If the CPC win, Canada will be a sinking ship. Look what Ford has done in Ontario. Look what Jason Kenney has done in just a few months in Alberta. These guys are ready to harvest. They aren't going to waste any time with niceties if they win a majority. And even if Canadians take to the streets in protest and are kettled and tear-gassed, it won't change a thing.
We cannot let them win.
But, we need a strategy going forward to stop this crazy ride. We need to get out of the boat. We need to get off this ride.
So, assuming we are successful, how do we go forward?
I know in October 2015, after the Liberals won, many of us who had been fighting the good fight for a long time celebrated and heaved a collective sigh of relief, and we went back to our normal lives, basking in the glorious knowledge that the "bad man" was gone.
But he's not gone. And he's not even on the ticket but his fingers are still in every pie.
What do we do to stop this?
First of all, if we are very successful in out-voting the conservatives, who always vote, we will see a lot more Green and NDP faces in the House. And fewer conservative faces. This is contingent upon getting people who don't normally vote, out to the polls. This is contingent upon talking to people who are on the fence and convincing them to support the most viable candidate in their riding who could keep the seat away from a CPC candidate.
My riding is rural southern Alberta. The people around here like to boast that they "bleed blue". Many have never voted anything but conservative their whole lives. But, there are pockets of progressiveness. And in such a riding, some people may not vote because they don't feel their vote can make any difference. My plan is to go to town halls and ask the CPC candidate (if they show up, they rarely do) some hard questions. I will try to figure out which candidate has the best chance of beating the CPC and volunteer to door-knock for them.
But, if overall we are successful, then it's time to roll up our sleeves and get to work. We need to advocate for changes in all three progressive parties. We need to write letters (snail mail physical letters get more attention than emails, I have been told - mostly because they are unusual). We need to show up at events. We need to take our party of choice to task about why they are not very electable. What is wrong with the Greens or the NDP right now that makes them the third and fourth choice across the country? How do we change that?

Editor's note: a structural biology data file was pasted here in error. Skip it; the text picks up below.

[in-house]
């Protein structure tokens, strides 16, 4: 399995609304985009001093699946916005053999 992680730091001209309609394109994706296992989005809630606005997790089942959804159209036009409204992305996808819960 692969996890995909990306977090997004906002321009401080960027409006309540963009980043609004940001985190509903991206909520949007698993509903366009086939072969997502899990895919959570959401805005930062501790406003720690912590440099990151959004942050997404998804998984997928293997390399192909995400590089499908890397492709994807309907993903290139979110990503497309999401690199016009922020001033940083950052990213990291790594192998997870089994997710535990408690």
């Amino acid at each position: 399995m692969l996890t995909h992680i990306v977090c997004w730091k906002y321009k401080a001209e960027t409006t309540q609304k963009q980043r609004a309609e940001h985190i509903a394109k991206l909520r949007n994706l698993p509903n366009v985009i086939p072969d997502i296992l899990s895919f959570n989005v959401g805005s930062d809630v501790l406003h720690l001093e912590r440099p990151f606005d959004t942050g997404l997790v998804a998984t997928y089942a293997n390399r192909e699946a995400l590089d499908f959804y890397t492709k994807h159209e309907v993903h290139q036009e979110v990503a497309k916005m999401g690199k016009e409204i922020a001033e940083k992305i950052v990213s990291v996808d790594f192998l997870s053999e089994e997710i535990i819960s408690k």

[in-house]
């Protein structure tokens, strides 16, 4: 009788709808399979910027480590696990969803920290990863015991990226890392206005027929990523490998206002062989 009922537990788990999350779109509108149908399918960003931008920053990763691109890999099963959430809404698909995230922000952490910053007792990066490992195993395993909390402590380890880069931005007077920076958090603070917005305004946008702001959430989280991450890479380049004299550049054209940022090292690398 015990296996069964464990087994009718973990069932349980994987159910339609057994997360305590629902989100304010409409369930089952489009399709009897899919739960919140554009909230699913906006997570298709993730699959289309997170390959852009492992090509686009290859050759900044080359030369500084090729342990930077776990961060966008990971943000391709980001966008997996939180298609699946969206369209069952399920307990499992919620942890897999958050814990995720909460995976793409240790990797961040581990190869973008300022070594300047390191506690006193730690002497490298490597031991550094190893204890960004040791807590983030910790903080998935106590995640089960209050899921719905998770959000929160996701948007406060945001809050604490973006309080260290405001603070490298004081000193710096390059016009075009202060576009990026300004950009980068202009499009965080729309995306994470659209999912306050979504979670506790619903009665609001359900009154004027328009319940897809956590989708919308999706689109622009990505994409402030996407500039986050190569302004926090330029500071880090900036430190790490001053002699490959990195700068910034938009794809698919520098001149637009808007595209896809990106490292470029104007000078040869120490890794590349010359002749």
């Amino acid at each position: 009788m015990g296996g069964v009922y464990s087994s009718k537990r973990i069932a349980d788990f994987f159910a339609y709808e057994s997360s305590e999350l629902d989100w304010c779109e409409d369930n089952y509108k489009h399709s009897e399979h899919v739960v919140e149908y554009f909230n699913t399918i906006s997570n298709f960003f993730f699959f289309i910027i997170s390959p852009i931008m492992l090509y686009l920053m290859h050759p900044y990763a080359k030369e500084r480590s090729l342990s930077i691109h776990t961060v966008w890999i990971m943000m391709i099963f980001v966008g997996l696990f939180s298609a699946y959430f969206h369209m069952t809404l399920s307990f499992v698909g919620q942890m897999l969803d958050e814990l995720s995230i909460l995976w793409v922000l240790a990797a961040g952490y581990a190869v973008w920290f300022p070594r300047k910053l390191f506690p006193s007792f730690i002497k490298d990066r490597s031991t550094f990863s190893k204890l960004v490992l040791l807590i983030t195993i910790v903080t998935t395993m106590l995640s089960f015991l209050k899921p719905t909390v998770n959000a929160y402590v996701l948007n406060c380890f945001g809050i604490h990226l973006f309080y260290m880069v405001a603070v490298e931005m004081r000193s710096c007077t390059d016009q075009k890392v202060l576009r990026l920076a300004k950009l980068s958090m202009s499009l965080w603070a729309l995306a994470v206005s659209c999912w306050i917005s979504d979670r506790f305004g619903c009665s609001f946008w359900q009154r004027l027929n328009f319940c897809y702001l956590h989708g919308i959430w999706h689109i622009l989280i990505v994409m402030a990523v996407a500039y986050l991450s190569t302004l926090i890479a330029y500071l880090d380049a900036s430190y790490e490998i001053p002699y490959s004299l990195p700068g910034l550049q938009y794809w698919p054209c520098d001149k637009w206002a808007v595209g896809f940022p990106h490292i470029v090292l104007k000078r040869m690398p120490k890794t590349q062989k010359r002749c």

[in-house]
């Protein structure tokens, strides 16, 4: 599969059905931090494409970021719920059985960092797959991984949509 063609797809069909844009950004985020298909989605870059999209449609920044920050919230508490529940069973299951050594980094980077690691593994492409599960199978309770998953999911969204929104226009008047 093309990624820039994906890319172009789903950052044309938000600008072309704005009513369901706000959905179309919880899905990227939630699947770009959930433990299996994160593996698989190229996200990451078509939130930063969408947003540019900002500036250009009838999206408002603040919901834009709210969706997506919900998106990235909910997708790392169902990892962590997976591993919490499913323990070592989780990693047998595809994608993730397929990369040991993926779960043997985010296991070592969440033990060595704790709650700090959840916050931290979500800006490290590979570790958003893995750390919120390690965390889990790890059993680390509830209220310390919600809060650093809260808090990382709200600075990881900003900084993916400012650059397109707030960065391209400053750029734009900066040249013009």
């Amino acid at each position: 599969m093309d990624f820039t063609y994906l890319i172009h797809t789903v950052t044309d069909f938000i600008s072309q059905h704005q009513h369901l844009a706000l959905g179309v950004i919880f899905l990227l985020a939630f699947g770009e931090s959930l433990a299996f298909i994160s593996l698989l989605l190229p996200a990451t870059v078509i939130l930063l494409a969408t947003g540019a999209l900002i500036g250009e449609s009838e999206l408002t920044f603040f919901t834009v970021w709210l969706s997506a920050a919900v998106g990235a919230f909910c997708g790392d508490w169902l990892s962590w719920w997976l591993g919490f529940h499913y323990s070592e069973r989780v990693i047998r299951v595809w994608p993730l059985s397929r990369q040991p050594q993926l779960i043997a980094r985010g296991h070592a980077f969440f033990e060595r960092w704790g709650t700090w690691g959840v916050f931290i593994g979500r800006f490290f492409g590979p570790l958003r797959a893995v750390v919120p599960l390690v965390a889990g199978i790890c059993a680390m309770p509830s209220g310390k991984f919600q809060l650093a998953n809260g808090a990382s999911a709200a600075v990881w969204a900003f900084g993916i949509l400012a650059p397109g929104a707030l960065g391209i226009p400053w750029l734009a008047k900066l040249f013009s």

Maybe that means volunteering outside of the election cycle. Maybe it means putting your hat in the ring if you think you can muster the support in your riding. It means advocacy on a grand scale to make sure the message gets out there. Maybe it means pushing for a leadership review. Any party that is going to stand a chance of challenging the two established parties needs a visionary leader. Someone with passion and charisma.
This is how we upset the handbasket we are headed to hell in.
We need to become politically active. We need to effect change from within the "minor" parties
But first, we need to keep the CPC out. Reduce their seat count. Advocate for electoral reform that gives much more power to the Elections commissioner to investigate and prosecute fraud and cheating and voter suppression. Advocate for reforms that make it easier for the marginalised people in society to vote. Advocate for changes to the third party spending rules and effective enforcement.
Eventually, this may lead to a discussion of alternate electoral systems. It would be amazing to actually be represented in my riding. That hasn't happened at the federal level since I have lived here (11 years). But we have a lot of other work to do first.
Just changing our voting system to an alternative to First Past The Post is not a panacea. Whether it benefits the country or not depends on which of a number of systems is chosen. And there are many opinions about which is the best. We need to educate ourselves on this subject so we can educate others and have informed dialogue about the options.
In short, this time around, win or lose, we can't put our feet up. There is a lot of work to be done to build up and protect democracy in Canada and preserve the institutions we hold dear.
A final thought: